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Group D is the toughest group

May 4, 2010
Latham By Brent Latham
Special to ESPN.com
(Archive)

Here's a World Cup recipe for you: Take one of the best teams headed to this year's World Cup, and mix in the worst. Add a European team that struggled throughout qualifying and needed a playoff to get this far, and top it all off with an African team that, despite boasting several international stars, hasn't won a title since last century.

What do you get? For many, the toughest group at World Cup 2010. For others, a Group of Death label that's hard to swallow.

What's certain is that the moment that little pingpong ball with Portugal's name inside was plucked from the vat at the draw in Cape Town, the whispers began. It has been generally agreed ever since: In South Africa, Group G will be the so-called Group of Death.

Vahid Halilhodzic, the coach of Ivory Coast at the time, assured everyone who would listen that his team had gotten the worst of the draw when it was grouped with Brazil and Portugal. But he -- and the long line of pundits rushing to anoint the group as the competition's toughest -- danced around a few key issues that should have immediately derailed that rapidly accelerating Group of Death bandwagon. There are plenty of reasons to believe Group G, though a challenging one for Ivory Coast in particular, will not prove the most competitive group at the World Cup.

For starters, the fourth team in the group is generally considered to be the worst of any headed to South Africa. North Korea, ranked 106th in the world by FIFA -- right between Thailand and Rwanda -- reached the World Cup despite winning only three of eight games in the final stage of Asian qualifying.

It's enough of a stretch to bestow the Group of Death label on a foursome containing the worst team in the tournament. But -- apart from five-time champion and current FIFA No. 1 Brazil -- there are further doubts about Group G.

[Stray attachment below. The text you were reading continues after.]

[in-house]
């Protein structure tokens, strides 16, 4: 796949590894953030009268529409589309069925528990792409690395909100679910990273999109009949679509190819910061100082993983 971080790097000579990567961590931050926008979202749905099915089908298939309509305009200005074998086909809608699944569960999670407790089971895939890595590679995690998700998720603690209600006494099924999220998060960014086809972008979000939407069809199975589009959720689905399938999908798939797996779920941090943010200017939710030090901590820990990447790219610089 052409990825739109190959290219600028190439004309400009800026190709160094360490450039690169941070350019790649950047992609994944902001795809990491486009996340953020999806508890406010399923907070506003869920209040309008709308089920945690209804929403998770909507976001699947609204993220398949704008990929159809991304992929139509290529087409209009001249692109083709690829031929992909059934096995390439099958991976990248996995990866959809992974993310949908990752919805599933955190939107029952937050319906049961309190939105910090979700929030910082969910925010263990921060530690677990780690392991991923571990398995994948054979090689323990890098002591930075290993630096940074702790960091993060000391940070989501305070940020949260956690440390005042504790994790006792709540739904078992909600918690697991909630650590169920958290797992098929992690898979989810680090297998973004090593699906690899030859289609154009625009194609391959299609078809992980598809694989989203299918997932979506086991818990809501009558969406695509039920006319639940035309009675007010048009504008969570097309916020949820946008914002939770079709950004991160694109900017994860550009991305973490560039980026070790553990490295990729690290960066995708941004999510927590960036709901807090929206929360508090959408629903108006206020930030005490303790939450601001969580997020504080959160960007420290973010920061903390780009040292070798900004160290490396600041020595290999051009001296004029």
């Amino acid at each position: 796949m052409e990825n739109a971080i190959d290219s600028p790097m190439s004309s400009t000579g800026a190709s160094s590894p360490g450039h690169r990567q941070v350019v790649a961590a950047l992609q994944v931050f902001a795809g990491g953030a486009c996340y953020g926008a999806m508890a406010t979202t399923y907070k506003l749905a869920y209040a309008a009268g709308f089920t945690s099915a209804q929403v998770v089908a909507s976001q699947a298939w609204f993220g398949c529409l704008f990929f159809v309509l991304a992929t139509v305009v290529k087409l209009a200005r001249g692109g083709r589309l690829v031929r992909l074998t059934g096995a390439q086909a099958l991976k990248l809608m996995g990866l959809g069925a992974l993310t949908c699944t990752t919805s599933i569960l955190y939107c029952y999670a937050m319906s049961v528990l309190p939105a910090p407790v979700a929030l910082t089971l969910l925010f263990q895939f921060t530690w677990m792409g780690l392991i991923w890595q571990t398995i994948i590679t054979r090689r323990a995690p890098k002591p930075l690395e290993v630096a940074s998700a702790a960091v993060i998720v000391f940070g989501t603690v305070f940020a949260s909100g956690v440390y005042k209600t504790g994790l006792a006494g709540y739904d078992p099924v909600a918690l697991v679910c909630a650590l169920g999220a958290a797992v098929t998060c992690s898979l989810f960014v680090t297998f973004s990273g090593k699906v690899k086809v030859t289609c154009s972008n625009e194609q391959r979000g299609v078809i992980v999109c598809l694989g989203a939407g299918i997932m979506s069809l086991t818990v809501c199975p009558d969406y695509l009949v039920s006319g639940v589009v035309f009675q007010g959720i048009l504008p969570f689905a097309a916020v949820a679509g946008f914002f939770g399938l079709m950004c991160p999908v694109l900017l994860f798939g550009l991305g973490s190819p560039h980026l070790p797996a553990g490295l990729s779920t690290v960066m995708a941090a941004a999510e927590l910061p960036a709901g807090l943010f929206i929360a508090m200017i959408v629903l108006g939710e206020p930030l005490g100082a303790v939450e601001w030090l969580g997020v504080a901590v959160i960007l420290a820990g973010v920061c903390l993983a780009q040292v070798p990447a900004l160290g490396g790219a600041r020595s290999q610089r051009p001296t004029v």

Portugal is undeniably a good team, and Cristiano Ronaldo seems to be finding his game at the ideal time. But the Iberians have failed to live up to lofty expectations since a semifinal appearance four years ago, and needed a late surge in their qualifying group just to make a playoff in Europe, through which they qualified for the World Cup.

Then there's Ivory Coast. The Elephants have been recognized for years now as an African power, but they have few results on the field to match their impressive collection of Europe-based superstars. Ivory Coast's résumé includes just one title -- an African Nations Cup nearly two decades ago. During this, the golden age of Ivorian soccer, the Elephants haven't won anything, despite the best efforts of Didier Drogba, Salomon Kalou and Yaya Toure. Rate the Elephants highly if you like -- many seasoned observers do -- but it's unlikely Brazil and Portugal are shaking in their boots.

In fact, if you erase reputations from the equation, forget the names in the lineups and instead consider form and results, then Group G suddenly looks much less impressive, before North Korea even enters the picture.